Telomeres and Ageing
Cell senescence is linked to telomere length. When telomeres are too short the cell dies. But could the process be reversed? Prevent telomere shortening or increase telomere length and you have an eternal cell, and hey presto! we get to live forever. Some scientists are giving serious thought to this, and a small handful believe it may one day be possible; either by gene therapy or by activating telomerase, the enzyme that maintains telomere length, and minimises the amount that is lost during cell division.
However, this has not been observed in humans, though the relationship between lengthy telomeres and longer life spans has been demonstrated in the roundworm C. elegans. A team of researchers writing in Nature Genetics in 2004 reported that worms with longer telomeres lived on average 20 per cent longer than normal worms.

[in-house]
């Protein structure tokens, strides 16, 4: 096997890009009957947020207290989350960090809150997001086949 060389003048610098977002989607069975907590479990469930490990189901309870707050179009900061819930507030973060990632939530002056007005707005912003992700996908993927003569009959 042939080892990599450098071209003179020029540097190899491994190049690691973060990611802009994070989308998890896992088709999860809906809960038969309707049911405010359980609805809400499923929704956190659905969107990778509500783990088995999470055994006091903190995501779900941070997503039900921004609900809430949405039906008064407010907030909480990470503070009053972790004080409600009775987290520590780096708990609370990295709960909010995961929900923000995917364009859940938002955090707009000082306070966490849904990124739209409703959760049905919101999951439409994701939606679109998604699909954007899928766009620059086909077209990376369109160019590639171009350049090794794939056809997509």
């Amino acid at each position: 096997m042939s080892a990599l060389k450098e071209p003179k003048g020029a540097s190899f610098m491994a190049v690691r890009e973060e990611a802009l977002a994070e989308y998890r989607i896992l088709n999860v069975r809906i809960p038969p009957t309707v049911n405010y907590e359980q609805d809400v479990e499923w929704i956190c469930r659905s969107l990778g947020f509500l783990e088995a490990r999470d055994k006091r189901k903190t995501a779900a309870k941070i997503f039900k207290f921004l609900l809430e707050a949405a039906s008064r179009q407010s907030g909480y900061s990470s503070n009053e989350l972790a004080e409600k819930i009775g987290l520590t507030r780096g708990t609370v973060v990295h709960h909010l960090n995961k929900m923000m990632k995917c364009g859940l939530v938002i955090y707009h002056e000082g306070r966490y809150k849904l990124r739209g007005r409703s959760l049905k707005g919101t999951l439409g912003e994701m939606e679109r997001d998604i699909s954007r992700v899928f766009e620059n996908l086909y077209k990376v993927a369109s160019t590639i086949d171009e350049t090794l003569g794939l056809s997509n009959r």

But there could be a price to pay if we tinker with telomere length - cancer. Cancerous cells can continue to divide indefinitely by maintaining telomere length. The enzyme telomerase is not active in most differentiated cells, however, it is active in stem cells, germ cells, and tumour cells, and adds bases to telomeres. Lengthening these structures could promote tumour genesis and prevent malfunctioning cells from dying. Perhaps nature prefers us to shuffle off this mortal coil when we reach our natural sell-by date.
Although it seems highly unlikely that immortality will ever be achieved, telomeres could possibly be manipulated by drugs or gene therapy to minimise the effects of ageing and to increase lifespans by several years.